Linked by Thom Holwerda on Thu 4th Jul 2013 12:33 UTC, submitted by twitterfire
In the News "Internet users worried about their personal information being intercepted by U.S. intelligence agencies should stop using websites that send data to the United States, Germany's top security official said Wednesday." Cute, but pointless. France does it too, as does the UK. Documents from the Dutch intelligence agencies indicate that they, too, are involved in mass surveillance, the extent of which will supposedly be investigated by parliament.
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RE: Good luck with that....
by galvanash on Fri 5th Jul 2013 03:59 UTC in reply to "Good luck with that...."
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That means ever visitor to such a site hands Google a referrer of the page they're on, their IP address and browser fingerprint.

Why on earth is this modded up?

Your right to privacy ends at the point where you stop protecting it. If your house is made of glass don't complain about the neighbors snooping on your activities... If you don't want someone to overhear a conversation go somewhere they can't hear it. If you want to go somewhere, and you don't want anyone to know about it, you try to hide your identity...

This is all common sense stuff that no one questions.

On the internet, your ip address is public knowledge, and on the web your browser sends referrer headers and identifies itself - all for sound technical reasons. If you don't like that figure out how to protect your communications - there are ways to do it, many of them trivial... But it is a public communications medium. Its like complaining that someone is listening in on your conversations using a CB radio - if you don't want 3rd parties to hear what you are saying you don't understand what CB is...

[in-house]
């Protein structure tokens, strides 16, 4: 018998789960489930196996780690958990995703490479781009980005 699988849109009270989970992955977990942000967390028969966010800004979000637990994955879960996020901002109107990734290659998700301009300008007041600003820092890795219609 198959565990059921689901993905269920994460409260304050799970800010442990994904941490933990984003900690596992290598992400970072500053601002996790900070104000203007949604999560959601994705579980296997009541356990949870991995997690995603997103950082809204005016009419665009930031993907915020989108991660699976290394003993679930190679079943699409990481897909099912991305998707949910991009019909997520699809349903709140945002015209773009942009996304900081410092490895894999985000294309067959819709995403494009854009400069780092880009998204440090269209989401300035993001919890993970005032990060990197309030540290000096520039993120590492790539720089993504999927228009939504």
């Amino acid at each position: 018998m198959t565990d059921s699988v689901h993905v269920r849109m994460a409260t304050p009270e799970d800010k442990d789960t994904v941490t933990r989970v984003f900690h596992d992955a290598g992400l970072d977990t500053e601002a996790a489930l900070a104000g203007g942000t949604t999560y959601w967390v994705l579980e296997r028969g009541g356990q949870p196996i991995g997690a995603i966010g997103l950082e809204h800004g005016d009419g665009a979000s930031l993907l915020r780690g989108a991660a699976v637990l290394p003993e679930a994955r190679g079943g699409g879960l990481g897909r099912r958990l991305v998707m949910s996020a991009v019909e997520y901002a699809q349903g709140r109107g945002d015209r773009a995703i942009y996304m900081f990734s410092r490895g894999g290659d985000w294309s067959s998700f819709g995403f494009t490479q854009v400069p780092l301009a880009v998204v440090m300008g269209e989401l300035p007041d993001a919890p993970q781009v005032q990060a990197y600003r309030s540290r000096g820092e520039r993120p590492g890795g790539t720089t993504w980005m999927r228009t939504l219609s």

Can we all please stop bitching about a 20 year old status quo? Google is not the NSA collecting phone metadata, the difference is everyone knows about it and has all along.

Its the internet! Unless you know your communication channel is encrypted, and you know the encryption is effective, and you know the identity of the party on the other side of the connection, and you trust them completely with handling your data and communications, you may as well be broadcasting what your doing over a loud speaker.

This obsession with privacy is getting down right silly. Yes, you have a right to privacy - but only if you make some effort to protect it. Use Tor, use an anonymizing VPN, whatever - if it concerns you do something about it. But can we please stop blaming companies for mining the information we casually give to them everyday? If you don't trust Google don't use the internet to communicate with them, and don't use the internet to communicate with anyone who does trust them.

Yes, that severely limits your ability to protect your privacy. So does going outside...

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